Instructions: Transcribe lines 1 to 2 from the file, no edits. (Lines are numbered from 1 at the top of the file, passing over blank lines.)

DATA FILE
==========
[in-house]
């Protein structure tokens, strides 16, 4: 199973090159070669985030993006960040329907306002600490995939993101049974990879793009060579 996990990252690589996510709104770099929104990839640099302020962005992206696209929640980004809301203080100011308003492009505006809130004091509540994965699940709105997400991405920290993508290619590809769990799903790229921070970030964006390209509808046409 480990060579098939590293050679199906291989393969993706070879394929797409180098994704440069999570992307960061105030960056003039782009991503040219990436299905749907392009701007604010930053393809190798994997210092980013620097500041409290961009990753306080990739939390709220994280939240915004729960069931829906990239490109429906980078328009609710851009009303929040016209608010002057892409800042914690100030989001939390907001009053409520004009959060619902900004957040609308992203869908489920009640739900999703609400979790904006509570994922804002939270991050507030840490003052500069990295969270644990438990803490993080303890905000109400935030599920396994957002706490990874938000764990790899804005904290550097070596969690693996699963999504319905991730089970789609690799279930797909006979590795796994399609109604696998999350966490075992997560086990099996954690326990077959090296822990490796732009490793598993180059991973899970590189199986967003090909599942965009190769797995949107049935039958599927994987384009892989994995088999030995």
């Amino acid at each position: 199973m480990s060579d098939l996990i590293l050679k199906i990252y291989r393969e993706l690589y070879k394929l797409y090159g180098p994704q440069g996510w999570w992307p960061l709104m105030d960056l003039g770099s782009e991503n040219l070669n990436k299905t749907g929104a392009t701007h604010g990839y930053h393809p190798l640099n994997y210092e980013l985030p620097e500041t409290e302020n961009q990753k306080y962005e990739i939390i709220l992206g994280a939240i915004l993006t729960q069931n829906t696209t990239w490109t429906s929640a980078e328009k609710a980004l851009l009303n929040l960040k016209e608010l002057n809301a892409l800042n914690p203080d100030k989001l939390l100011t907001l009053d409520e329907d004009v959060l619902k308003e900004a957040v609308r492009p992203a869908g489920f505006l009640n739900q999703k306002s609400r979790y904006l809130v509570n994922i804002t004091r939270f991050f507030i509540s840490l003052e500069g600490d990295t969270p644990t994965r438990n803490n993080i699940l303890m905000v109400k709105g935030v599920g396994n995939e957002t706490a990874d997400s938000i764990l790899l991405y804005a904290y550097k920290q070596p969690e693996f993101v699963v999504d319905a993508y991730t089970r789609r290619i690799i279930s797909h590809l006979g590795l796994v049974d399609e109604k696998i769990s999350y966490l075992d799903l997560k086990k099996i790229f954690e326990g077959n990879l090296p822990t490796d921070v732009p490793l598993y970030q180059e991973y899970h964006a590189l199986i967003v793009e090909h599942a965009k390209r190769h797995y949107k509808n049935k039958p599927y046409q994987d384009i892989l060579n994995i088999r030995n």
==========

[in-house]
């Protein structure tokens, strides 16, 4: 199973090159070669985030993006960040329907306002600490995939993101049974990879793009060579 996990990252690589996510709104770099929104990839640099302020962005992206696209929640980004809301203080100011308003492009505006809130004091509540994965699940709105997400991405920290993508290619590809769990799903790229921070970030964006390209509808046409 480990060579098939590293050679199906291989393969993706070879394929797409180098994704440069999570992307960061105030960056003039782009991503040219990436299905749907392009701007604010930053393809190798994997210092980013620097500041409290961009990753306080990739939390709220994280939240915004729960069931829906990239490109429906980078328009609710851009009303929040016209608010002057892409800042914690100030989001939390907001009053409520004009959060619902900004957040609308992203869908489920009640739900999703609400979790904006509570994922804002939270991050507030840490003052500069990295969270644990438990803490993080303890905000109400935030599920396994957002706490990874938000764990790899804005904290550097070596969690693996699963999504319905991730089970789609690799279930797909006979590795796994399609109604696998999350966490075992997560086990099996954690326990077959090296822990490796732009490793598993180059991973899970590189199986967003090909599942965009190769797995949107049935039958599927994987384009892989994995088999030995």